2000 - china really kicks off as the manufacturing centre for the world. Lot of mining products to be sold, lot of corrupt money needing to be hidden
        2010 - Australia enters the decade as one of the few countries not severely impacted by the 2008 US financial crisis

        We've been pretty lucky. Only question is, how long do you depend on luck. The way our financial system is setup though, you're in for a penny and in for a pound, so 'not being invested' doesn't just mean not getting a mortgage.

        • Wow you really bought the kool aid.

          Massive improvements in productivity ? What does that even mean ? WHo says this ? Did the average Australian actually gain anything from this "massive" producitivity ? Did they get more holidays, did the work week drop down from 5 days ?

          Who repeats this bullshit…

          • @CowFrogHorse: You don't believe that personal computers fundamentally changed things?

            You should watch some documentaries or talk to some people over the age of 60. The world was completely different. Jobs that are now done with 1 person used to be done by 10 or 20.

            And to be clear, productivity rose, but the benefits weren't equally distributed. Most of it went to the top echelon. Who then reinvested the profits into "investments" like housing, which in part is why prices have radically spiraled upwards.

            • @outlander: You completely missed the point of my comment.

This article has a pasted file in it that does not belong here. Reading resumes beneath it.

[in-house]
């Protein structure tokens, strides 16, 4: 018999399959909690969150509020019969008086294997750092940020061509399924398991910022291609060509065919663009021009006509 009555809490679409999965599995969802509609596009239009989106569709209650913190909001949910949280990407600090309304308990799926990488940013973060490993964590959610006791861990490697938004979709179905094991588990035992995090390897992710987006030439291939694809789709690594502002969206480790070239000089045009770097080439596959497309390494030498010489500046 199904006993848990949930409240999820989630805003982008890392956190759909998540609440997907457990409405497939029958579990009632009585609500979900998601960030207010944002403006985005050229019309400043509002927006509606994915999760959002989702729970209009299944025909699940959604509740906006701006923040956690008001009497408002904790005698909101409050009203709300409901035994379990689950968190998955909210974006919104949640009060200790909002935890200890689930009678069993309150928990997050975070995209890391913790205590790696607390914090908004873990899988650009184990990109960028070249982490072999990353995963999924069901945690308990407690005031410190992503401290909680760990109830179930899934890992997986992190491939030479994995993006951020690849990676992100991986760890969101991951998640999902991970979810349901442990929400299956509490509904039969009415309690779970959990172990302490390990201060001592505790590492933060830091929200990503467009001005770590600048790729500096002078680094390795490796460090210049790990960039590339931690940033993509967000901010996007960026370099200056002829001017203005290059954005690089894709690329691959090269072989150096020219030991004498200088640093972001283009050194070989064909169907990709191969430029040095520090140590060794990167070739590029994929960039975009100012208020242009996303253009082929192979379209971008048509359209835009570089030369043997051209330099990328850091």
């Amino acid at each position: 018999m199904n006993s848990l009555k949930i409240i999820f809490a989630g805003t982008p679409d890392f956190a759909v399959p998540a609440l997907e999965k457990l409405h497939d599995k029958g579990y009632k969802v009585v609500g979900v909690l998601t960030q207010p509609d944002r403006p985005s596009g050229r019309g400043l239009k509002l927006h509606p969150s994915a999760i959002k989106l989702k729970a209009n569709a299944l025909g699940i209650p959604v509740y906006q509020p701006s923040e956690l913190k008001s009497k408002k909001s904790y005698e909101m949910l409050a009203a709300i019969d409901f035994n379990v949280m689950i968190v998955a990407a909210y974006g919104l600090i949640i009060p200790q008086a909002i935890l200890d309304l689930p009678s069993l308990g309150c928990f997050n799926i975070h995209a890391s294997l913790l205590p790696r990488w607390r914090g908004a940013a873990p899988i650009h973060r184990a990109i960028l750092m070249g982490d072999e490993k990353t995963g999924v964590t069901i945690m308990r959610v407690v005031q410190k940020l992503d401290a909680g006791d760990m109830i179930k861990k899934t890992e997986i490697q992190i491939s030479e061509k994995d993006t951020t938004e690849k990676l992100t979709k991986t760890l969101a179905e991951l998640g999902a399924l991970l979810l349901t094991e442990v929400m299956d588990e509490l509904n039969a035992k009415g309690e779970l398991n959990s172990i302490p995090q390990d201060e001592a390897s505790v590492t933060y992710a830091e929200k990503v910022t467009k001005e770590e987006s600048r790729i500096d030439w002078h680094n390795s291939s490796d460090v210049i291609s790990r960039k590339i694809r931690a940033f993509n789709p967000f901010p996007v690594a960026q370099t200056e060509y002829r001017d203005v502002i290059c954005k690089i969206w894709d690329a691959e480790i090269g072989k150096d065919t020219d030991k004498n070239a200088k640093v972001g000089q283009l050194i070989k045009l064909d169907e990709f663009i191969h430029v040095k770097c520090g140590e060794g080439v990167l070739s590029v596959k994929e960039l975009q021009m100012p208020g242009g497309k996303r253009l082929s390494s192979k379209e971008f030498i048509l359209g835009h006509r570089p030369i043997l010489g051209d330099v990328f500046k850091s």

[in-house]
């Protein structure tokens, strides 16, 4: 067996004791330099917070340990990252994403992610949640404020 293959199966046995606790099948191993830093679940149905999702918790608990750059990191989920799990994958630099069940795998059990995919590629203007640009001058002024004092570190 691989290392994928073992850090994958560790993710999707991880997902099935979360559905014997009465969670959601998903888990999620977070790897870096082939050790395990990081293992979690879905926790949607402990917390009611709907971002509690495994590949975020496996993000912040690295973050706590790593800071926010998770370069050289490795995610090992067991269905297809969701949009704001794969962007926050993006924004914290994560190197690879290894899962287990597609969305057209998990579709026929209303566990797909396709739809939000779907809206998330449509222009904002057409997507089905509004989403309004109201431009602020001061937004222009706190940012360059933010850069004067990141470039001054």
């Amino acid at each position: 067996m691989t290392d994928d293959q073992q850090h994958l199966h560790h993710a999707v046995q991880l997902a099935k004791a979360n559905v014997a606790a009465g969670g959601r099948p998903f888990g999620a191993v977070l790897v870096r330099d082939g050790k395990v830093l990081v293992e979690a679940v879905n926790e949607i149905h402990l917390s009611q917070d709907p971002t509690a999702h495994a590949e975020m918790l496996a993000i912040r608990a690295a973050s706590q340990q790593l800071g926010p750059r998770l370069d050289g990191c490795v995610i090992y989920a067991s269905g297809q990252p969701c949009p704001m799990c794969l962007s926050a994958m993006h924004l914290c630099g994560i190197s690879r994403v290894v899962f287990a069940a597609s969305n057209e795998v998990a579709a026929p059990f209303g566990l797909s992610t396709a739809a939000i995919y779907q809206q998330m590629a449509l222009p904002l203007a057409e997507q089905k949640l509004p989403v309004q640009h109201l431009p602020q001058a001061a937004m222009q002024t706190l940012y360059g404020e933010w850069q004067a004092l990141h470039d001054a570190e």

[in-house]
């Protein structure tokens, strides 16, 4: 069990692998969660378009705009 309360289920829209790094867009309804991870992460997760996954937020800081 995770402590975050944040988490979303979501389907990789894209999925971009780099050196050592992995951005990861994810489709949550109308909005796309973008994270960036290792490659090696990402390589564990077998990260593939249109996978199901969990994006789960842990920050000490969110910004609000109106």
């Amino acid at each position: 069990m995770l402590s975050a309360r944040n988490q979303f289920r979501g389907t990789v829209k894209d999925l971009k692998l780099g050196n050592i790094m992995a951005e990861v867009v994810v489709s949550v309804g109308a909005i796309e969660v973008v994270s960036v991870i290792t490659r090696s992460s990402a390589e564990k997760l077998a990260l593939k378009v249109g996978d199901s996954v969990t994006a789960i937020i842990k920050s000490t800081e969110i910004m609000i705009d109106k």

You are all jumpy and happy about increased productivity, but you forgot that we are humans first, not numbers in a spreadsheet. You post is full of bullshit keywords that ceos and board members speak.

              I have no idea why you would mention this…

            • @outlander: Yes computer changed things but everything is still the same. As your last post to me , mentions the lay people do the work, and leaders at the top get paid for doing nothing.

              Then again half of all people in workplaces do basically nothing. Managers, assistants, HR etc, easily half oa ll office works literally do nothing. Even thw others who are suposed to be working also many do nothing or are so poor at their work it would have been better if they did not contribute at all.

              I see this and hear this all the time from family and friends. Im in software every day of my career i see lazy people, who do things so poorly we are constantly rewriting things because the last version is a pos etc.

      • So this is not even doubling every 10 years, not really a bubble then is it, more of a slightly under performing asset.

      • More likely Elliott Wave then bubble bursting.

    • +5

      people have been saying "bubble will burst" for my entire life.

      I'm glad I didn't wait for it